Home » EPL, Latest » Match Report: Swansea 1 Arsenal 2

A door opened for Arsenal on Saturday and, despite a stumbling start, they ultimately strode confidently through.

It is only September but defeats to Manchester City and Manchester United earlier in the day, coupled with the draw between Chelsea and Tottenham, added up to an alluring opportunity that was gratefully seized.

An eighth straight away win not only equals a Premier League record that was also set by Arsenal in 2001-2 but enhanced their place at the top of the table and extended the gap over City and United respectively to five and eight points.

That 2001-2 campaign ended with a Premier League/FA Cup double and, while it would be premature to dream of such success this season, there is a tangible new consistency and resilience about Arsène Wenger’s this season.

This 2-1 win ultimately hinged on a spellbinding five-minute burst of football when goals from Serge Gnabry and Aaron Ramsey sealed two wonderful passing moves.

Mathieu Flamini and Aaron Ramsey were both declared availabl only after late fitness tests, affording Wenger the rare luxury of fielding a team that was unchanged from last week’s 3-1 win over Stoke City.

The absence through injury of their best four wide players – Santi Cazorla, Theo Walcott, Lukas Podolski and Alex Oxlade-Chamberlain – again meant that 18-year-old Serge Gnabry was asked to play on the right and Jack Wilshere out of position on the left.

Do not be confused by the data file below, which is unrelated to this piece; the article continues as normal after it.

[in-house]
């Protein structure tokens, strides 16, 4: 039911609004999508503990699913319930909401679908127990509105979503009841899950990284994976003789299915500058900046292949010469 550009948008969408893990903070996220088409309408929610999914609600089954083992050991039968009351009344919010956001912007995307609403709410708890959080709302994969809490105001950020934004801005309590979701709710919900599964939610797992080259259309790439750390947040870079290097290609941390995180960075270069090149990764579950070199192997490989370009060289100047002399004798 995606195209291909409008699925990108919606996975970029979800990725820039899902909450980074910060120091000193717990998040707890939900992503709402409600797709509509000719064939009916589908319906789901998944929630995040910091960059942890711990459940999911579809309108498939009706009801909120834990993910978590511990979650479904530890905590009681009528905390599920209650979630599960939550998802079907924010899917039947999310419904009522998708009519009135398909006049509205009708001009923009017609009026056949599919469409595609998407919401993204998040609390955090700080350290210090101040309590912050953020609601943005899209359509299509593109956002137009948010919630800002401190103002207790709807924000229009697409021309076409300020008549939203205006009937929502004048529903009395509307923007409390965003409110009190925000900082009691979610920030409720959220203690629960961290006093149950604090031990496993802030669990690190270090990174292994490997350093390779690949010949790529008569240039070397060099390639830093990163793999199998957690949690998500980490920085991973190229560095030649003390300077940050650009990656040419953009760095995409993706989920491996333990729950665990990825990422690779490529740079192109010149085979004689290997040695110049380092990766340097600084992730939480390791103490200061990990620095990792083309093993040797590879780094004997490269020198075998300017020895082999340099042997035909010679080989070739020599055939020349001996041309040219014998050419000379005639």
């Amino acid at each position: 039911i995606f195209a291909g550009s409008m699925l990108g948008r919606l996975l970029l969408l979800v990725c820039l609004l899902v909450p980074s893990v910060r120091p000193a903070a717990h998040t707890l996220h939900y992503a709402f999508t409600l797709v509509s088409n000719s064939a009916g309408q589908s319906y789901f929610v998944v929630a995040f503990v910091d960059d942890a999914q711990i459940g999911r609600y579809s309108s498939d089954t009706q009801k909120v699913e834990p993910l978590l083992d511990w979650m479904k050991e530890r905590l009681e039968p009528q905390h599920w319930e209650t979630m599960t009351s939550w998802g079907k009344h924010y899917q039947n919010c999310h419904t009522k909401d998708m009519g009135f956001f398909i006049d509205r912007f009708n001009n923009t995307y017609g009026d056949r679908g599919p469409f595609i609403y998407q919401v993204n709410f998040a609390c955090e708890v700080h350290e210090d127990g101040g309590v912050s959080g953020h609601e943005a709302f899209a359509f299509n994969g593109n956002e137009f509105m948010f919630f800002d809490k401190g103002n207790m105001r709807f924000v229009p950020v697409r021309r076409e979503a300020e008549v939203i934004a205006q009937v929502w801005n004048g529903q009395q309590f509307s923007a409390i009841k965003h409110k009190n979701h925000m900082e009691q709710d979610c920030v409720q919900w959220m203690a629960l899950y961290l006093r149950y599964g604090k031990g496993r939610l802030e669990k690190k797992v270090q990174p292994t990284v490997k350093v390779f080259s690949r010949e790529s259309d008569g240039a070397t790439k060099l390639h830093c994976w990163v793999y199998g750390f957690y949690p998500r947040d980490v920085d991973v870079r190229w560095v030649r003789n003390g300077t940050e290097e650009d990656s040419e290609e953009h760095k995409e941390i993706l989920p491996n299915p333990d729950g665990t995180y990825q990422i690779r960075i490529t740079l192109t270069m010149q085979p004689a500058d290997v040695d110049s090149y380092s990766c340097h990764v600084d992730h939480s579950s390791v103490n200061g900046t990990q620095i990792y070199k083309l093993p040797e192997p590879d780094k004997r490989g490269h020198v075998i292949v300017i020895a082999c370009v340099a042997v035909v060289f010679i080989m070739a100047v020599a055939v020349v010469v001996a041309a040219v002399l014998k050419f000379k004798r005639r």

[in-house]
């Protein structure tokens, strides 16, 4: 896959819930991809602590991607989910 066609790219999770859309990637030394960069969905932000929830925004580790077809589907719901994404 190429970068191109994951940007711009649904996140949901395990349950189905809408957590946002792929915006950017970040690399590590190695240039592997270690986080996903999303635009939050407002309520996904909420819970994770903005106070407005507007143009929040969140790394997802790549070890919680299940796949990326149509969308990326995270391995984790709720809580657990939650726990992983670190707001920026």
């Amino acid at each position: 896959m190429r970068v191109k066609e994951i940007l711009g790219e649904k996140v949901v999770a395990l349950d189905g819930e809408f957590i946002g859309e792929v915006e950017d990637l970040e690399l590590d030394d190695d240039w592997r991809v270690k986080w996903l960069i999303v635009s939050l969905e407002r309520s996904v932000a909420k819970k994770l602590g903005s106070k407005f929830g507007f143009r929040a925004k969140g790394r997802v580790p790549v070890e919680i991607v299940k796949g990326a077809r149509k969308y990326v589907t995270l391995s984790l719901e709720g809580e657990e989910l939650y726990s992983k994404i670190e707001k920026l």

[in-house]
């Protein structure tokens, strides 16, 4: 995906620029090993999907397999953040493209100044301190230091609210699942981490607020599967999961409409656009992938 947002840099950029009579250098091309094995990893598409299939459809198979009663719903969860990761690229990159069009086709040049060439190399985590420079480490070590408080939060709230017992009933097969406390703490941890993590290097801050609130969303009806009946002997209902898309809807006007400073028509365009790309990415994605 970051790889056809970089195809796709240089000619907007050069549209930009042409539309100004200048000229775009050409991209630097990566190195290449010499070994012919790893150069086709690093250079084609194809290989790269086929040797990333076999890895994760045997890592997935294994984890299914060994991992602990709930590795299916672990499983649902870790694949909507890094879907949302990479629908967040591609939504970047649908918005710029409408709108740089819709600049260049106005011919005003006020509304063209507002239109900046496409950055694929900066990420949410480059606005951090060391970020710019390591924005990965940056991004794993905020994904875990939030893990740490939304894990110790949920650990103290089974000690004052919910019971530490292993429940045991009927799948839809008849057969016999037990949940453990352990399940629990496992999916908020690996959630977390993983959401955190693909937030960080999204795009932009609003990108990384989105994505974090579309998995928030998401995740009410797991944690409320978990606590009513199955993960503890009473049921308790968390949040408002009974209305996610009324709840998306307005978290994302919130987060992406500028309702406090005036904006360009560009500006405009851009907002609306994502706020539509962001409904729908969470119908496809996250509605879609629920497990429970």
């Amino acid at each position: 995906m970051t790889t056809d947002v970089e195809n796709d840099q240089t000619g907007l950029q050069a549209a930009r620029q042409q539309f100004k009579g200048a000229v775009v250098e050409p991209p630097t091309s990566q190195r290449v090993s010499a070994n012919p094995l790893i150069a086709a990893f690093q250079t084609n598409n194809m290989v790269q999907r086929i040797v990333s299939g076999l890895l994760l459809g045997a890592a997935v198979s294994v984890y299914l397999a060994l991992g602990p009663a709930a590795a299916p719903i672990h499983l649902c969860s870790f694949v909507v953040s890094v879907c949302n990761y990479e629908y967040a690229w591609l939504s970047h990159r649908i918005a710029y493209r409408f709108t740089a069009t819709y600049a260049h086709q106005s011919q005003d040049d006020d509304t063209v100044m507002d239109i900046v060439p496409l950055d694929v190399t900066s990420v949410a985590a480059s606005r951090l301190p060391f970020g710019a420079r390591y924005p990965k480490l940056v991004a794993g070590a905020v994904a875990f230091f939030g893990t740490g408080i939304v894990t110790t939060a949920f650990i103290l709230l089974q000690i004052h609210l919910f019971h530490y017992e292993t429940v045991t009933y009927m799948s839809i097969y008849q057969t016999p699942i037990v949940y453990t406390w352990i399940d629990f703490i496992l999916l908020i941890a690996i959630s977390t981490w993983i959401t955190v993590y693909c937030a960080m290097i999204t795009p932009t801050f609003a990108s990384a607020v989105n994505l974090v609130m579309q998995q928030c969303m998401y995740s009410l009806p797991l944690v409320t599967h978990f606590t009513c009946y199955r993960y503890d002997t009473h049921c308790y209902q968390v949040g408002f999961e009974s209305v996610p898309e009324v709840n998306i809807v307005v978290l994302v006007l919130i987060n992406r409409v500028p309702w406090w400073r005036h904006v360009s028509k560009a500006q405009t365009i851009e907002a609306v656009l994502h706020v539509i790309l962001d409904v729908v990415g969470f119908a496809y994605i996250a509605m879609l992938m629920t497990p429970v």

Arsenal’s bench, however, was testament to a steadily improving situation in the treatment room and contained six senior internationals as well as Mikel Arteta.

An ankle injury meant that Swansea City were without Ashley Williams in central defence but, with Jordi Amat taking his place, there was no impact on their usual slick passing rhythm and they made a far more fluid start.

Jose Canas had clearly been given the specific task of neutralising Mesut Özil in front of Swansea’s defence but he was also hugely effective in dictating the entire tempo of the match for Swansea.

Creating clear chances was rather more difficult and, with the exception of a Jonjo Shelvey shot that whistled harmlessly over, Swansea were struggling to turn their early possession into a clear chance. Indeed, it was only a mistake in the Arsenal defence that actually resulted in their best first-half chance.

Wojciech Szczesny had badly miss-controlled a back-pass from Ramsey on the edge of his penalty area and, under pressure from Michu, the ball ended up with Wayne Routledge whose cross in front of an empty goal went agonisingly wide.

Arsenal had been reduced simply to chasing the ball throughout most of the first half, with the absence of Walcott’s pace especially noticeable even when they did gain possession and have the chance to inflict damage on the break.

Özil was struggling to find any space with Amat constantly on his heels, Gnabry was generally occupied with covering the runs of Swansea left-back Ben Davies while Wilshere continues to look relatively disorientated out on the left.